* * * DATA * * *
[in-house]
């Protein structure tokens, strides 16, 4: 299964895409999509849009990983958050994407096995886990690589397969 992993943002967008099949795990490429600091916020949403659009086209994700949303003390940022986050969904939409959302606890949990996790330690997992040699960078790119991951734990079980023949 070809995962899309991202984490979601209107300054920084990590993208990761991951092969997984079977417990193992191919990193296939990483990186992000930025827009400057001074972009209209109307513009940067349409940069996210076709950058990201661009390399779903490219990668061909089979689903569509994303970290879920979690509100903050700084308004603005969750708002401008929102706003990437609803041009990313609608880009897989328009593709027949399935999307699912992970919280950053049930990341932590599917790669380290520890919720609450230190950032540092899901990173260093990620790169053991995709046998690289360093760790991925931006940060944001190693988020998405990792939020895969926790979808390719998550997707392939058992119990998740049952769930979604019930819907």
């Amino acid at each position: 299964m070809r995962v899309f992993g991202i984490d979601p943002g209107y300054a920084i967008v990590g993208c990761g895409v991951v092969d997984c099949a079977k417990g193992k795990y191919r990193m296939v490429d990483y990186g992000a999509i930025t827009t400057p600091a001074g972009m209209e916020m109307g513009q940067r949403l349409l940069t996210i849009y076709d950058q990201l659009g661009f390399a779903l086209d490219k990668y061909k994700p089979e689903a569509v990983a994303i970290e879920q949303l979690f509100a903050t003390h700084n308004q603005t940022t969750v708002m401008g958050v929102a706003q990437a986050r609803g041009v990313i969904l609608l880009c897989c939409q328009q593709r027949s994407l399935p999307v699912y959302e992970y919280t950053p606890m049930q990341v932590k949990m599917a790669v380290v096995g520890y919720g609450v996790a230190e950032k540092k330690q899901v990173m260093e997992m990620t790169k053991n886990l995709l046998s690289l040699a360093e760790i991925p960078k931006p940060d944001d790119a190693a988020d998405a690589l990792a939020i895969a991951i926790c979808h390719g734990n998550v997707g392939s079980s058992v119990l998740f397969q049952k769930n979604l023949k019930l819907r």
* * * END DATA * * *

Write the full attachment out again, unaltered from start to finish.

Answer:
[in-house]
């Protein structure tokens, strides 16, 4: 299964895409999509849009990983958050994407096995886990690589397969 992993943002967008099949795990490429600091916020949403659009086209994700949303003390940022986050969904939409959302606890949990996790330690997992040699960078790119991951734990079980023949 070809995962899309991202984490979601209107300054920084990590993208990761991951092969997984079977417990193992191919990193296939990483990186992000930025827009400057001074972009209209109307513009940067349409940069996210076709950058990201661009390399779903490219990668061909089979689903569509994303970290879920979690509100903050700084308004603005969750708002401008929102706003990437609803041009990313609608880009897989328009593709027949399935999307699912992970919280950053049930990341932590599917790669380290520890919720609450230190950032540092899901990173260093990620790169053991995709046998690289360093760790991925931006940060944001190693988020998405990792939020895969926790979808390719998550997707392939058992119990998740049952769930979604019930819907």
């Amino acid at each position: 299964m070809r995962v899309f992993g991202i984490d979601p943002g209107y300054a920084i967008v990590g993208c990761g895409v991951v092969d997984c099949a079977k417990g193992k795990y191919r990193m296939v490429d990483y990186g992000a999509i930025t827009t400057p600091a001074g972009m209209e916020m109307g513009q940067r949403l349409l940069t996210i849009y076709d950058q990201l659009g661009f390399a779903l086209d490219k990668y061909k994700p089979e689903a569509v990983a994303i970290e879920q949303l979690f509100a903050t003390h700084n308004q603005t940022t969750v708002m401008g958050v929102a706003q990437a986050r609803g041009v990313i969904l609608l880009c897989c939409q328009q593709r027949s994407l399935p999307v699912y959302e992970y919280t950053p606890m049930q990341v932590k949990m599917a790669v380290v096995g520890y919720g609450v996790a230190e950032k540092k330690q899901v990173m260093e997992m990620t790169k053991n886990l995709l046998s690289l040699a360093e760790i991925p960078k931006p940060d944001d790119a190693a988020d998405a690589l990792a939020i895969a991951i926790c979808h390719g734990n998550v997707g392939s079980s058992v119990l998740f397969q049952k769930n979604l023949k019930l819907r």